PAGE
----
Resilience

My grandmother, Violet Fandony Davey, born on the Victorian goldfields from convict stock was a pragmatic, stoic, but loving woman who provided strength to her more delicate and talented husband and their six children.

My paternal grandmother.

The family never owned their own home but lived simply, Grandma making rugs  and embroidering fancy aprons,  growing vegetables and a wonderful fernery that I loved. Grandpa had a workshop where he made signs for the local shops as well as making beautiful cabinets with stained glass fronts. They lived in a rented place that, at one time, had been a corner store, the shopfront becoming full of paints and brushes, ladders and signs.

I spent a lot of time with them during my formative years because my father was in the Army and my mother wasn’t coping so well with her three daughters so she would send me off with my 2 sisters on the bus to stay for a while with our grandparents, an hour away.

At the time I was about 8 years and my sisters, 5 and 2 years, the bus conductors were always very concerned that we were not accompanied by an adult, but I considered myself very capable of looking after our welfare, it was what I did.

My grandfather was always trying to improve his health and would grow and eat herbs and catch fish in the local river and ride his bike everywhere, they never owned a car.There was a piano in the lounge room that was always kept dark, very mysterious to me, never allowed to actually sit or stay in there. However, it had to be traversed in order to go upstairs to the bedrooms or through to the workshop. Most of the time we stayed in the kitchen or a little back verandah overlooking the garden.

Grandma’s six children were my father, the eldest, Charles Sheffield who became apprenticed to his father and became a signwriter and artist. Next came myUncle Ted, a refridgeration engineer, after that Uncle Harry that I met up with much later in life when he was a busker playing the saw in a supermarket mall.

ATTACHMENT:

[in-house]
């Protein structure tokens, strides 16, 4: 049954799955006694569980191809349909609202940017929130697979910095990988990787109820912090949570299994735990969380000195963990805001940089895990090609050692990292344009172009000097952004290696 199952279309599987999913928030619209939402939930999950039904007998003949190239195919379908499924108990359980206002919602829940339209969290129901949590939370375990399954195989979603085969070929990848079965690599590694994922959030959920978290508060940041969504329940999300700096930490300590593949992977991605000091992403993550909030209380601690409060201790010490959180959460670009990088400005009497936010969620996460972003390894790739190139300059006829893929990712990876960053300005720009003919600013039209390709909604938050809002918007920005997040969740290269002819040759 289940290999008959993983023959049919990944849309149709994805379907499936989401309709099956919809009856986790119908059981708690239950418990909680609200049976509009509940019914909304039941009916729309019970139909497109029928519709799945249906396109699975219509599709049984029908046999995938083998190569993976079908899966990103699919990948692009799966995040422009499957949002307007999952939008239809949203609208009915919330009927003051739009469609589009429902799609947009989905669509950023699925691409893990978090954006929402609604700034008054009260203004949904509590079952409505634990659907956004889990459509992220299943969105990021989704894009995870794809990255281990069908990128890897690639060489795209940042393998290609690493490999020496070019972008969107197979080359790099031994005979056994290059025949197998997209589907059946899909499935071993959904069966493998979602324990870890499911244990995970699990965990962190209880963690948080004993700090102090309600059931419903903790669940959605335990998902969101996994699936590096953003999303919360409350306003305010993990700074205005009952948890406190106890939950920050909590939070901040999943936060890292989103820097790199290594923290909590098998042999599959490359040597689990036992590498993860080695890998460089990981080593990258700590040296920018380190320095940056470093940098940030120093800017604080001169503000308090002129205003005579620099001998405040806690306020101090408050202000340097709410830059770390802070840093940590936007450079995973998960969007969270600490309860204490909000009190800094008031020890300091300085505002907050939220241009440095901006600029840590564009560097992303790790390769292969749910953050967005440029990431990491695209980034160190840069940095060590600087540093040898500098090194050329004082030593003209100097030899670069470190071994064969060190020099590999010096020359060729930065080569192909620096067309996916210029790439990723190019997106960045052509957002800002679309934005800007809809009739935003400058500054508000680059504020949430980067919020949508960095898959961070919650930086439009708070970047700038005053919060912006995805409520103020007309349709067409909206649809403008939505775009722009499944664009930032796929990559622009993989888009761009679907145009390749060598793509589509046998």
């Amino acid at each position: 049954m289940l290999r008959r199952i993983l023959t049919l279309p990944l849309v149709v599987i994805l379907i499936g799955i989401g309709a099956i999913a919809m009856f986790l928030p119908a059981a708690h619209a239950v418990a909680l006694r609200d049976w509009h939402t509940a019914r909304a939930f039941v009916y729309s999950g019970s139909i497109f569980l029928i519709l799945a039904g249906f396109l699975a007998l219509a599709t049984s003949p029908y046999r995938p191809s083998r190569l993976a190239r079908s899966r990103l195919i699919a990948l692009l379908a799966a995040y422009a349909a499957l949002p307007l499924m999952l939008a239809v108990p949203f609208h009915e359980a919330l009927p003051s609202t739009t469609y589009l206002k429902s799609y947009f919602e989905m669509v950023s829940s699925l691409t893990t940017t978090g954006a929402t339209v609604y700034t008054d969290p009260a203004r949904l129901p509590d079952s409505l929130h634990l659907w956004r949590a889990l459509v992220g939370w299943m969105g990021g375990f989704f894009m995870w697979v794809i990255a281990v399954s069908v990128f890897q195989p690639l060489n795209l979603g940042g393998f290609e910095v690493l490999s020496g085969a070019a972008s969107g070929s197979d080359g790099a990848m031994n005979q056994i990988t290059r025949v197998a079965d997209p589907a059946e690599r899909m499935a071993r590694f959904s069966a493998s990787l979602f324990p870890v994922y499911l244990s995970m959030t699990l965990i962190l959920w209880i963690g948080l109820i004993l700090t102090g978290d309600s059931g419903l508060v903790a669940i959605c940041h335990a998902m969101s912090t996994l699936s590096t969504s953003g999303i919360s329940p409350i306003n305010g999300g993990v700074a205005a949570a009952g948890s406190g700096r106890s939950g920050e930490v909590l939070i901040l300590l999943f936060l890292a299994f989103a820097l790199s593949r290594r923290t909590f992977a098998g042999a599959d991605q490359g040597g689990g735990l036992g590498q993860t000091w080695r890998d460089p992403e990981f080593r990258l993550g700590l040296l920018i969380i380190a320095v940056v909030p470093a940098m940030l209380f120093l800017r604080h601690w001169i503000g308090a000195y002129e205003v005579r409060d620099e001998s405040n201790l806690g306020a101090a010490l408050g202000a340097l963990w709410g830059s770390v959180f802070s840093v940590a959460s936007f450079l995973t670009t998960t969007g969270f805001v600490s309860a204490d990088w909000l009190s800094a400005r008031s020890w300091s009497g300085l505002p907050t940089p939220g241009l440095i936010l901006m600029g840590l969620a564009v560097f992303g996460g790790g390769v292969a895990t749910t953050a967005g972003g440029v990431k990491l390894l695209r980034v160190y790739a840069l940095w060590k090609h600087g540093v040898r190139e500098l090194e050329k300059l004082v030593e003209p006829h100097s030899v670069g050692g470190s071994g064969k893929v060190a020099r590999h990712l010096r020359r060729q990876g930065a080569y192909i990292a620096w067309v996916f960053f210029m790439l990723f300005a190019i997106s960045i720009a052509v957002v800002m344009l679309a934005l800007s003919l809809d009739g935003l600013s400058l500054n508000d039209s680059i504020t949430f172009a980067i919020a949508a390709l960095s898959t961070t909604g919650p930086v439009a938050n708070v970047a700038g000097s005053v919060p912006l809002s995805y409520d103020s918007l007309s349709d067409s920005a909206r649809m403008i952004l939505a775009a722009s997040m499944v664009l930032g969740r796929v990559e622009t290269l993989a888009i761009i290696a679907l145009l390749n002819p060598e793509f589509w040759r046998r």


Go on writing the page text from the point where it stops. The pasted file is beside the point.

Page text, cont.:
My famous opera singer Aunt Rosina came next, but to me she was Aunty Phyllis. The next son Allan was a bit of a black sheep, a drunken larrikin, playing music in a pub, lots of children that he abandoned, sad story.

Lastly, my Aunty Conny, pretty, kind and a wonderful seamstress. Also quite a good singer, but stuck to church choirs.

They had moved to Maitland from Ballaarat because grandpa had asthma so we never got to meet any of the rest of the family. When I started doing family history I discovered the first Raisbeck to arrive in Australia was Edwin Sheffield Raisbeck who was born in London (1844), to Edward Charles Raisbeck and Catherine Swan. He arrived in Australia in1880 and married Emily Chamberlain at Ballaarat in 1882. They had four children during their marriage. He died on 30 July 1918 in Ballarat, Victoria, at the age of 74

So Grandpa Raisbeck born in 1884 was not the illegitimate grandson of Charles Dickens (a family myth) after all.

The interesting fact that I learned about Emily Chamberlain is that her father and grandfather were famous. They manufactured fine porcelain in Worcester and came to Australia after they sold the business to a partner.

Chamberlain Robert father of Emily Chamberlain, according
to the 1851 census Worcester, lived in Bromwich Lane
Robert Chamberlain age 22, married was a
China Manufacturer employed by Father Walter, marrie Mary (Hewitt) .
His wife -Louisa age 24, daughter -Mary age 2
Daughter-Louisa age 1.
2 servants Mary Stephenson, age 14.
Anne Middleton age 22.
Robert also appears on 1841 census with his father
Walter Chamberlain age 40/44
Living at London Road, St Peter Worcester.
Also with mother Mary age 30/34
Sister -Susan age 14, sister Fanny age 8, brother -Harvey age 6,
sister -Emma age 3, brother Walter age 0.
Robert’s age given as 13.

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